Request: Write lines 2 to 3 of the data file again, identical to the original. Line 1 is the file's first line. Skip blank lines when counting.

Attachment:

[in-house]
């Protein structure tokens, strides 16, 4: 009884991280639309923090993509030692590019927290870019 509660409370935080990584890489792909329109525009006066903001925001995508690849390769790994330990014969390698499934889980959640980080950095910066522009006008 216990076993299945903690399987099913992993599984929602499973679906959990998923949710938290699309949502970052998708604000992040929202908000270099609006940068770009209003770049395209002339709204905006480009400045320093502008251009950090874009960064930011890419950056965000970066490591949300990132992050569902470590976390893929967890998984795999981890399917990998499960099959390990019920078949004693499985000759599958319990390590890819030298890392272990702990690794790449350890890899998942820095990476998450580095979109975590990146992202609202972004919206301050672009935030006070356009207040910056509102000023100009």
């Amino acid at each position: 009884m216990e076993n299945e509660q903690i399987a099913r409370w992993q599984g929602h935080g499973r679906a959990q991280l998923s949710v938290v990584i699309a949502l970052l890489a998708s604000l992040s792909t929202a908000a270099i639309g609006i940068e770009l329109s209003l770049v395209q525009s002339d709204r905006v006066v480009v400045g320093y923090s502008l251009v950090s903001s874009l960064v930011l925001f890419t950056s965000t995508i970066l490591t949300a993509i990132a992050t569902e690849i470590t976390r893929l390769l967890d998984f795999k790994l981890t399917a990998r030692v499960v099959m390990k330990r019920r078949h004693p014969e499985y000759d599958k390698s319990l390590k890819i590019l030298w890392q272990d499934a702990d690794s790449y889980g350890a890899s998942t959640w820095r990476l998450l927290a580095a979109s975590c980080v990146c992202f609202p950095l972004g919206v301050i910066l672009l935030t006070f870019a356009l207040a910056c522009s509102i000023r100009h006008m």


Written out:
């Protein structure tokens, strides 16, 4: 009884991280639309923090993509030692590019927290870019 509660409370935080990584890489792909329109525009006066903001925001995508690849390769790994330990014969390698499934889980959640980080950095910066522009006008 216990076993299945903690399987099913992993599984929602499973679906959990998923949710938290699309949502970052998708604000992040929202908000270099609006940068770009209003770049395209002339709204905006480009400045320093502008251009950090874009960064930011890419950056965000970066490591949300990132992050569902470590976390893929967890998984795999981890399917990998499960099959390990019920078949004693499985000759599958319990390590890819030298890392272990702990690794790449350890890899998942820095990476998450580095979109975590990146992202609202972004919206301050672009935030006070356009207040910056509102000023100009």
């Amino acid at each position: 009884m216990e076993n299945e509660q903690i399987a099913r409370w992993q599984g929602h935080g499973r679906a959990q991280l998923s949710v938290v990584i699309a949502l970052l890489a998708s604000l992040s792909t929202a908000a270099i639309g609006i940068e770009l329109s209003l770049v395209q525009s002339d709204r905006v006066v480009v400045g320093y923090s502008l251009v950090s903001s874009l960064v930011l925001f890419t950056s965000t995508i970066l490591t949300a993509i990132a992050t569902e690849i470590t976390r893929l390769l967890d998984f795999k790994l981890t399917a990998r030692v499960v099959m390990k330990r019920r078949h004693p014969e499985y000759d599958k390698s319990l390590k890819i590019l030298w890392q272990d499934a702990d690794s790449y889980g350890a890899s998942t959640w820095r990476l998450l927290a580095a979109s975590c980080v990146c992202f609202p950095l972004g919206v301050i910066l672009l935030t006070f870019a356009l207040a910056c522009s509102i000023r100009h006008m």